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Mildred Taylor (Ethiopia) publishes ALL THE DAYS PAST, ALL THE DAYS TO COME

    The saga of the Logan family — made famous in the Newbery Medal-winning Roll of Thunder, Hear My Cry — concludes in a long-awaited and deeply fulfilling story In her tenth book, Mildred Taylor (Ethiopia 1965-67) completes her sweeping saga about the Logan family of Mississippi, which is also the story of the civil rights movement in America of the 20th century. Cassie Logan, first met in Song of the Trees and Roll of Thunder, Hear My Cry, is a young woman now, searching for her place in the world, a journey that takes her from Toledo to California, to law school in Boston, and, ultimately, in the 60s, home to Mississippi to participate in voter registration. She is witness to the now-historic events of the century: the Great Migration north, the rise of the civil rights movement, preceded and precipitated by the racist society of America, and the often violent confrontations that . . .

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Peace Corps To End China Program–Heard on All Things Considered

Thans for the ‘heads up’ from Chris Honode’ (Colombia 1967-69)     Peace Corps To End China Program January 24, 2020, 4:19 PM ET Heard on All Things Considered . . . RPCV ROB SCHMITZ The Peace Corps has decided to ax its China program starting this summer. Critics of the decision call the program one of the diplomatic success stories in the history of China-U.S. relations. ARI SHAPIRO, HOST: Starting this summer, there will no longer be Peace Corps volunteers working in China. Years ago, NPR’s own Rob Schmitz was a Peace Corps volunteer based in southwest China. He joins us now to explain why the Peace Corps decided to end its China program and what the impact of that might be. And, Rob, for this conversation, I’m going to ask you to put on a slightly different hat than your typical NPR correspondent. I want you to speak to your . . .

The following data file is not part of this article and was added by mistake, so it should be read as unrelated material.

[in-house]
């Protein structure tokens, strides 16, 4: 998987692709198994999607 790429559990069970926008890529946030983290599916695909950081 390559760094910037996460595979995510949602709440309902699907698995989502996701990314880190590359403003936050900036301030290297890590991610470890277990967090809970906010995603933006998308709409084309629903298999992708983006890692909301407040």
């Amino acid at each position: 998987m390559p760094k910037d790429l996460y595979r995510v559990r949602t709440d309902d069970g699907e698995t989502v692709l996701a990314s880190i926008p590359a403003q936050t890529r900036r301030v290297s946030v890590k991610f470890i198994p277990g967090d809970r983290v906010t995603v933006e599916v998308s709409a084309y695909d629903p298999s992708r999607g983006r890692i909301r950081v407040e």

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RPCV Writers 2020 — Happy New Year Vols!

A Work in Progress: RPCV Authors Thirty-one years ago, Marian Haley Beil and I (both Ethiopia 1962-64) began to identify Peace Corps Writers. It was our Third Goal Project to spread the story of the Peace Corps in developing countries by promoting the writings of RPCVs here at home.  We did this as two former volunteers, not connected to the Peace Corps agency or the NPCA. We began in April 1989 with a newsletter Peace Corps Writers & Readers and now on a website: www.peacecorpsworldwide.org We announce new books, have them reviewed, interview authors, and publish writings by RPCVs. We also started with Create Space/Amazon a line of Peace Corps Writers Books. Marian Beil is the creative publishing genius behind these projects. She receives help from her gifted son, Noah, who is also a tech genius. (It runs in the family. Husband and father Don Beil ((Somalia 1964-66)) is the . . .

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RPCV is fictional character in new African novel (Ghana)